Unique and new holiday play opens at Key City Public Theatre

Posted 11/30/22

A feel good story for all ages is on its way into hearts for the holidays.

The curtain is set to rise at 7 p.m. Thursday, Dec 1 on “New Moon: A Dog’s Tale” a newly commissioned …

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Unique and new holiday play opens at Key City Public Theatre

Posted

A feel good story for all ages is on its way into hearts for the holidays.

The curtain is set to rise at 7 p.m. Thursday, Dec. 1 on “New Moon: A Dog’s Tale” a newly commissioned play written and directed by Denise Kenney.

“It is a holiday play,” Kenney said. “It’s kind of a nod to all the great bedtime stories that we love, but it really is intended to be for all ages. It’s not just for kids.”

The play is the second in Key City Public Theatre’s 2022-2023 season, delivering an absurd romp about a human family facing change.

“I wrote it from my perspective where my daughter is going to be leaving home, so dealing with that, dealing with my aging parents, dealing with moving from your family home, and what are those things that hold us all together,” Kenney said.

What separates this play from many others is that it is all told from the perspective of the family dog, Oswald, played by Brendan Chambers.

“It’s quite lovely because dogs have this incredible ability to bring families together,” Kenney said. “But also dogs really sense what’s going on in a home, and so Oswald is sensing these big changes in his family, in his pack, and he gets everything wrong but in getting everything wrong he actually kind of gets everything right.”

It’s a comedy inspired by the likes of FX’s “Wilfred,” where actor Jason Gann plays the eponymous role as a man in a dog suit who everyone sees as a real dog.

“He’s not on all fours. He’s a dog, but he’s a character dog,” Kenney said of Oswald’s portrayal.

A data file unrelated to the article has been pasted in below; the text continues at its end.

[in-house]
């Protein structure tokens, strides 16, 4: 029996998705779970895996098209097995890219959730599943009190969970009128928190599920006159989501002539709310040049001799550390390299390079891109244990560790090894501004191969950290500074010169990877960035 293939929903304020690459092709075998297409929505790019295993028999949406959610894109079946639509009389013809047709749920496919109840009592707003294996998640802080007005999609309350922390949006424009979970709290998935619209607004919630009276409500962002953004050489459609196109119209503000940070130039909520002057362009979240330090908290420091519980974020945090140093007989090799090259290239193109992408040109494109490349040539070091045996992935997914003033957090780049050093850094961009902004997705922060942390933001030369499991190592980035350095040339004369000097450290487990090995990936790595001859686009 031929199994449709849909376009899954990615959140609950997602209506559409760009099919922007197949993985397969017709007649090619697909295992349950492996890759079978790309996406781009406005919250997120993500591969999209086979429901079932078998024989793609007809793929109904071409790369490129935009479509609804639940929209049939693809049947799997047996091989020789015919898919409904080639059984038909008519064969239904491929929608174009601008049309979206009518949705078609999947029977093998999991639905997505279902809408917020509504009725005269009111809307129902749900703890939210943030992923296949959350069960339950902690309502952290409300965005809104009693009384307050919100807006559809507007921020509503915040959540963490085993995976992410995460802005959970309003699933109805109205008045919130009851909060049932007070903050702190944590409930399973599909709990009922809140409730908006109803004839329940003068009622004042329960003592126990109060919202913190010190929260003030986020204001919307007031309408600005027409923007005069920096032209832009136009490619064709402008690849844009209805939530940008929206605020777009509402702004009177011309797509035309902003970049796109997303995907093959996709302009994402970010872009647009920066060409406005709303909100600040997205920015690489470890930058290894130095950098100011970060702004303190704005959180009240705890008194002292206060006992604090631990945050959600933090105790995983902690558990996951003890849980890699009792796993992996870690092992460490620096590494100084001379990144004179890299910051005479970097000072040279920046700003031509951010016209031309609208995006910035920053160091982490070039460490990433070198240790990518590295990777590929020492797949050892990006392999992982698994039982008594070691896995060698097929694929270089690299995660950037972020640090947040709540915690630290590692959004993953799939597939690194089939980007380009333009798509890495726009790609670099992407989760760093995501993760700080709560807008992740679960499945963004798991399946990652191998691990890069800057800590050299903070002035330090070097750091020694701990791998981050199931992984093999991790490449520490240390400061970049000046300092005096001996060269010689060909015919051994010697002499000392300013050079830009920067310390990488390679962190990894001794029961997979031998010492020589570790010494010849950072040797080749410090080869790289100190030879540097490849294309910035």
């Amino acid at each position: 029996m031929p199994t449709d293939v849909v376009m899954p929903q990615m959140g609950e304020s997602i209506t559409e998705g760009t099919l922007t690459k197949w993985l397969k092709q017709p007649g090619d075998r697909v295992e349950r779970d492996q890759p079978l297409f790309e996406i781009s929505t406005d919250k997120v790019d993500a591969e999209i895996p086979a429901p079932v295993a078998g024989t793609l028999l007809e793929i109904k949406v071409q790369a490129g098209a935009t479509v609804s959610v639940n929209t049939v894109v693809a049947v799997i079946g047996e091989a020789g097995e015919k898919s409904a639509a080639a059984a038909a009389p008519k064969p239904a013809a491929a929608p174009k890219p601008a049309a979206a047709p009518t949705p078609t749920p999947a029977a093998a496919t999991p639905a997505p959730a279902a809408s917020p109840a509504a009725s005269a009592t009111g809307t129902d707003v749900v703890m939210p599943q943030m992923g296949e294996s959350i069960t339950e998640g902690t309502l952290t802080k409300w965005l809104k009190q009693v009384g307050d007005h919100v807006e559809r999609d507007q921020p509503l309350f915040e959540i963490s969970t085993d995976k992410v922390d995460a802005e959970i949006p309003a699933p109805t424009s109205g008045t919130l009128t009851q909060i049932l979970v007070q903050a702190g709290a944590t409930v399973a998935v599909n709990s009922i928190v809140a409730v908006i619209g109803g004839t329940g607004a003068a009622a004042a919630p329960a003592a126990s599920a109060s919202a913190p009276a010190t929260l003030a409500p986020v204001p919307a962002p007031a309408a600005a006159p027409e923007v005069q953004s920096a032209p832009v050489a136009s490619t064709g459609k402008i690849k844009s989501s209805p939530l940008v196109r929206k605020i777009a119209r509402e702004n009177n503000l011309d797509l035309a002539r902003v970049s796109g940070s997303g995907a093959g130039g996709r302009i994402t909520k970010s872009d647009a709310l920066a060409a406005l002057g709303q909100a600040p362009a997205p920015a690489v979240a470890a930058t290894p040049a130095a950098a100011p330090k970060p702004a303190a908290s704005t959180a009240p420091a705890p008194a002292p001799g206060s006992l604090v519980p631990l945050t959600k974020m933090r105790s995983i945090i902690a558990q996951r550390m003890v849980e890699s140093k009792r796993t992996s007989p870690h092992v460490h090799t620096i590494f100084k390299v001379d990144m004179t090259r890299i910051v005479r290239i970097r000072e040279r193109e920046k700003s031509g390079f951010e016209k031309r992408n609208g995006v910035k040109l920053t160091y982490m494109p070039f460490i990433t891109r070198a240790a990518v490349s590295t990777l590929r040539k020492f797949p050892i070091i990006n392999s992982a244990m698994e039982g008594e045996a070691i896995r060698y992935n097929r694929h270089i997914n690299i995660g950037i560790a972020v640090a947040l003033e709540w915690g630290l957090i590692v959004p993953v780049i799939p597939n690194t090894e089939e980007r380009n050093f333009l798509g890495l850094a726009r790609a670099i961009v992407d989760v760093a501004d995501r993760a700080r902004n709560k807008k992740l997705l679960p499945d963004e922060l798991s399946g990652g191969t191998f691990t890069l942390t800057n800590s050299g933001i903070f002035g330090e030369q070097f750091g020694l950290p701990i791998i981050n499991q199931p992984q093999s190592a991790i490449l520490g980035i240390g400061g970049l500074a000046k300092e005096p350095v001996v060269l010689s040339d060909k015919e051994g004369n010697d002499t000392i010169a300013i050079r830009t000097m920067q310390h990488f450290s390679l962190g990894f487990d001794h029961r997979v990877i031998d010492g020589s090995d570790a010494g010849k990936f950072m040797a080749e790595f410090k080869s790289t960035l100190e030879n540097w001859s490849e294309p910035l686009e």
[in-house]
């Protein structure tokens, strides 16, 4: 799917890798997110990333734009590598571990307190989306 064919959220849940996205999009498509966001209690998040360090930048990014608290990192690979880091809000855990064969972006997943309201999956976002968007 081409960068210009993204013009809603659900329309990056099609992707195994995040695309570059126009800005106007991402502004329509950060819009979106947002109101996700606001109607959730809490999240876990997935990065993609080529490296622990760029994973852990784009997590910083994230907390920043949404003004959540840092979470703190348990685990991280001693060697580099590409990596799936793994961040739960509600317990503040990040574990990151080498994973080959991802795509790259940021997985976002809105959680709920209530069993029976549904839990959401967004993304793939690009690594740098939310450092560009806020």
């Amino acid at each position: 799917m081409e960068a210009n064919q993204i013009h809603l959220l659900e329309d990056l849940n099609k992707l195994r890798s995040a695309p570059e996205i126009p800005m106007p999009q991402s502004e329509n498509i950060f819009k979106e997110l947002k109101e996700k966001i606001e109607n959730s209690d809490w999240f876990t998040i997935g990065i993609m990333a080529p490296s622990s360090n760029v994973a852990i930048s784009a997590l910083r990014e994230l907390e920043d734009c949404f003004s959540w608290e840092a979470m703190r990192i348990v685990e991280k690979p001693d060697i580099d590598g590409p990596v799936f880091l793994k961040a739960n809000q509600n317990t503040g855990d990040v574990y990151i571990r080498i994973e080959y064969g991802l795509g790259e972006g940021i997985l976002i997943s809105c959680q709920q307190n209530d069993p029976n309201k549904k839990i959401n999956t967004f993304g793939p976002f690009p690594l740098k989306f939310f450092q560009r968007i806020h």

Through Oswald’s eyes, we learn the importance of food, merriment, and sitting by the fire.

At least, he says, that was his pack’s holiday tradition up until what he calls the “Big Shift,” when his pack begins unraveling.

“It’s all under the magic of moonlight,” Kenney said. “It’s the understanding of phases and changes in life and the metaphor really is the moon and the dog has this relationship to shadows and the moon.”

The atmosphere has an almost ethereal quality Kenney described as,  “a silver moonlight kind of play where you come into this universe and it’s like the whole thing is lit up by moonlight and the dog’s understanding of the moon.”

The two caregivers are played by Don Halquist and Camille Michelle Hildebrant who are both dancers that bring a physicality to the play adding to the imagistic quality.

Heightening that even further are fantastical costumes designed by local fiber artist Margie McDonald.

“It’s not realism, it’s storytelling,” Kenney said. “Magical storytelling.”

This surreal yet relatable quality Kenney employs makes sense when connected with the fact that she trained under the same mentor as Julie Taymor, the original director of Broadway’s “The Lion King.”

While by no means as over the top, this play is similarly written for families to be able to attend together, and not just traditional families. The word parent is never used in the play, instead “caregiver” is substituted throughout to give blended and chosen families outside the standard definition more space to connect.

And, of course, dog lovers will be right at home.

For more information about dates and tickets, go to keycitypublictheatre.org/newmoon.

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